Aggressive Heat defense, too much LeBron, Wade give Heat Game 7 win

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Miami simply has another gear no other team in the NBA can hit.

Like a top fuel dragster they cannot sustain it for long, but a couple times a series they can simply overwhelm you with their pressure, their athleticism, just take you out of your game and rhythm. They can just blow you out of the water for a quarter or a half, and teams just can’t recover.

That is what the Heat did in Game 7. After an ugly first quarter they outscored the Pacers 33-16 in the second quarter, the Heat’s pressure forcing a rash of Pacers’ turnovers, and the result was a 99-76 easy win for Miami.

The Miami Heat advance to the NBA Finals against the San Antonio Spurs. Game 1 is Thursday night in Miami.

Just a few numbers to give you an idea of how much the Heat dominated this game, particularly with their defense:

• Indiana turned the ball over on 23.1 percent of their possessions — one in 4.5 trips down the court. They had 21 total turnovers, 15 in the first half (they might have pulled away from the Heat early were it not for the turnovers).

• Roy Hibbert had 8 rebounds for Indiana, Dwyane Wade had 9.

• Wade had 6 offensive rebounds alone, the Pacers had 8.

• After having an offensive rating of 111.6 (points per 100 possessions) through 5 games of this series, they had 83.7 points per 100 in Game 7. Miami’s rating was 110.3 (which is close to their season average).

The defensive end is where the Heat’s energy and aggression really showed — they doubled in the post, they got hands in passing lanes, they crashed the boards and they took away any easy buckets for the Pacers. Then they converted the missed shots into transition points and turnovers. LeBron James guarded Paul George and put him in a straightjacket — 2-of-9 shooting for George. Miami got the pace they wanted, they forced the Pacers’ defense to cross-match and then the Heat exploited their advantages.

NBA Finals preview: Breaking down Spurs vs. Heat

“They taught us a lesson,” Pacers coach Frank Vogel said after the game. “They’ve been to the (Finals), they’ve won it all and they know how to ratchet up their defense to a level that just imposes their will on a basketball game.”

This was actually a close game through the first quarter, but with it a one-point game in the second quarter Frank Vogel say Roy Hibbert and Paul George at the same time, and the Heat went on an 11-2 run with those two sitting and once they got going it was over.

LeBron was LeBron — 32 points, 8 rebounds, 4 assists — but the key was he got help on offense. Dwyane Wade looked rejuvenated and had 21 points, he was attacking the paint and getting rebounds again. Ray Allen chipped in 10, including three three-pointers. Miami started knocking down outside shots on kick outs and when that happens they are impossible for even the best defense to stop.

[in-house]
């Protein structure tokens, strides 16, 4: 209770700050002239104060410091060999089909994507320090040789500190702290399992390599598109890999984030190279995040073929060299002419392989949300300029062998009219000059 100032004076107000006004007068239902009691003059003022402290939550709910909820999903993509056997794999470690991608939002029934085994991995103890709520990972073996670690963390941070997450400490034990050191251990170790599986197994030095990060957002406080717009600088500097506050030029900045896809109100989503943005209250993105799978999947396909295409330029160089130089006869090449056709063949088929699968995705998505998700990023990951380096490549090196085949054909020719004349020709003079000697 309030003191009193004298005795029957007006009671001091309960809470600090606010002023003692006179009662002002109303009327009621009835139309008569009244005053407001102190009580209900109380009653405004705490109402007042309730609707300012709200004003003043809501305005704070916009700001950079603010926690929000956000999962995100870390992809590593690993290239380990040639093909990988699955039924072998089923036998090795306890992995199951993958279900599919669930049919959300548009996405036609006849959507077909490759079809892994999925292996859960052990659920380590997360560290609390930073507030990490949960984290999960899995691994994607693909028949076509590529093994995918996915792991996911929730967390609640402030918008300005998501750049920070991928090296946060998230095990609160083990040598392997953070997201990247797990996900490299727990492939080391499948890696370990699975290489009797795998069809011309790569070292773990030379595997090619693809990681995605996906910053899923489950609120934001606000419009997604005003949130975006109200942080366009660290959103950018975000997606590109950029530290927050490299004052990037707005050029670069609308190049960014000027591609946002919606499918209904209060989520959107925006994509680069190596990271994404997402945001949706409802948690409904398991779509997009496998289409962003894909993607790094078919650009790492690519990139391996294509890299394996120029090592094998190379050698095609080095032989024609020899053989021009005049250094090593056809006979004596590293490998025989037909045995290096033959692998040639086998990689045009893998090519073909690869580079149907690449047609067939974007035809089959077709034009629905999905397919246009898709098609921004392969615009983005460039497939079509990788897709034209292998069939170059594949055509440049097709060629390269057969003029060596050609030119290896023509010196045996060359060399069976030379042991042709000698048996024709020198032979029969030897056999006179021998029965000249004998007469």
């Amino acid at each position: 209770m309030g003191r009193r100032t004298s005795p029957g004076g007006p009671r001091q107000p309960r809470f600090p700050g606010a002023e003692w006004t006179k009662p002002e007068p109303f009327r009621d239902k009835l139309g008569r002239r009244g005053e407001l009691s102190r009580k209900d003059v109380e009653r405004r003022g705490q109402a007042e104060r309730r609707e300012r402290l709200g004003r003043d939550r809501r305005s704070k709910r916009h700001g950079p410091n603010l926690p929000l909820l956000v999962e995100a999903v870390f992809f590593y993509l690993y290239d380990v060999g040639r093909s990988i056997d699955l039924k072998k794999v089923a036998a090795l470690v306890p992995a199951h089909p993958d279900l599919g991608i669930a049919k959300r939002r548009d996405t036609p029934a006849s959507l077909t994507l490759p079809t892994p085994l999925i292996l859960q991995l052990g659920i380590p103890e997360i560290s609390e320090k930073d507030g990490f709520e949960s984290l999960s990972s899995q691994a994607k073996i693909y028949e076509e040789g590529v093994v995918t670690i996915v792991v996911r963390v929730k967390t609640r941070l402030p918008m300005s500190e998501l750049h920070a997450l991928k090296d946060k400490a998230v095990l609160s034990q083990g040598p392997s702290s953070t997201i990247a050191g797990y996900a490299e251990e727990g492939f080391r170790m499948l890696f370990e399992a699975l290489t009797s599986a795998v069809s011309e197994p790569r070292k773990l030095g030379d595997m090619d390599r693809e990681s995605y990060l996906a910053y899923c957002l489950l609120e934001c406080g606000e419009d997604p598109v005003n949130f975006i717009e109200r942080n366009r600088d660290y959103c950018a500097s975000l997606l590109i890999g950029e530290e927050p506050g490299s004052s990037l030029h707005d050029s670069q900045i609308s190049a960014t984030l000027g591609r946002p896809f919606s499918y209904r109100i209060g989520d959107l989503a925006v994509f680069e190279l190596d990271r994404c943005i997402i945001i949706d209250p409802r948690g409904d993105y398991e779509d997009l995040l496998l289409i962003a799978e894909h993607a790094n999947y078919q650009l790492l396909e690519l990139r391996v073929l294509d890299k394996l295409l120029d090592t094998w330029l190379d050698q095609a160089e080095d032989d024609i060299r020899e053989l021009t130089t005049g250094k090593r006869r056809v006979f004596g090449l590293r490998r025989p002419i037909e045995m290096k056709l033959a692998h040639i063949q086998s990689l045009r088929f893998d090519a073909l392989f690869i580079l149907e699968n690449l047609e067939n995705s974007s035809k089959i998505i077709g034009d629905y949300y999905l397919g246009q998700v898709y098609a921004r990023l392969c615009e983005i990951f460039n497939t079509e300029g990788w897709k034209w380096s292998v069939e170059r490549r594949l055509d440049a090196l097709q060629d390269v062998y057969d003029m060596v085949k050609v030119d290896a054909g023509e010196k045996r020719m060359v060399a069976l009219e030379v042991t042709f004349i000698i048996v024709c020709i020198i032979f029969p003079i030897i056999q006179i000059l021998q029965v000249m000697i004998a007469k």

This was a great season for the Pacers, and in the NBA players and teams need to learn how to win. These Heat had to lose in the Finals before they won. Heck, Michael Jordan had to learn hard lessons from the Pistons before he became an icon.

Heat rise to occasion in their biggest game of year

The Pacers got one of those lessons Monday night, and it’s not fun for them.

For the Heat, it’s just another step. They are going to need more out of Wade, they are going to need more out of Chris Bosh, they are going to need more defensive nights like this against a Spurs team that will not flinch under pressure.

But there still will be a game or two where the Heat can just overwhelm and impose their will. If you doubt that, ask the Pacers.

Fast start, LeBron James enough for Cavaliers to hold on to win, even series

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For the first time in 11 days, we had an NBA playoff game that finished with a single-digit margin. Barely.

It didn’t look like it would be early — Boston missed lay-ups and dunks all through the first quarter, LeBron James was being LeBron James, and the Cavaliers had a 16 point first quarter lead. It was 15 at the half.

But these Celtics would not go quietly.

Boston started to find it’s offensive groove — hunting Kevin Love incessantly — but in the end couldn’t get enough stops because, well, LeBron James. He finished with 44 points on 17-of-28 shooting, his sixth 40-point game of these playoffs. He got wherever he wanted on the floor all night, carving up the top-ranked regular season defense of the Celtics like a surgeon. No other Cavalier had more than 14 points (Kyle Korver), but the supporting cast played enough defensive and made hustle plays to hang on.

@realtristan13 with the swat and @kingjames with the finish!

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Cleveland got the win, 111-102, and evened the series at 2-2. Game 5 is Wednesday night back in Boston.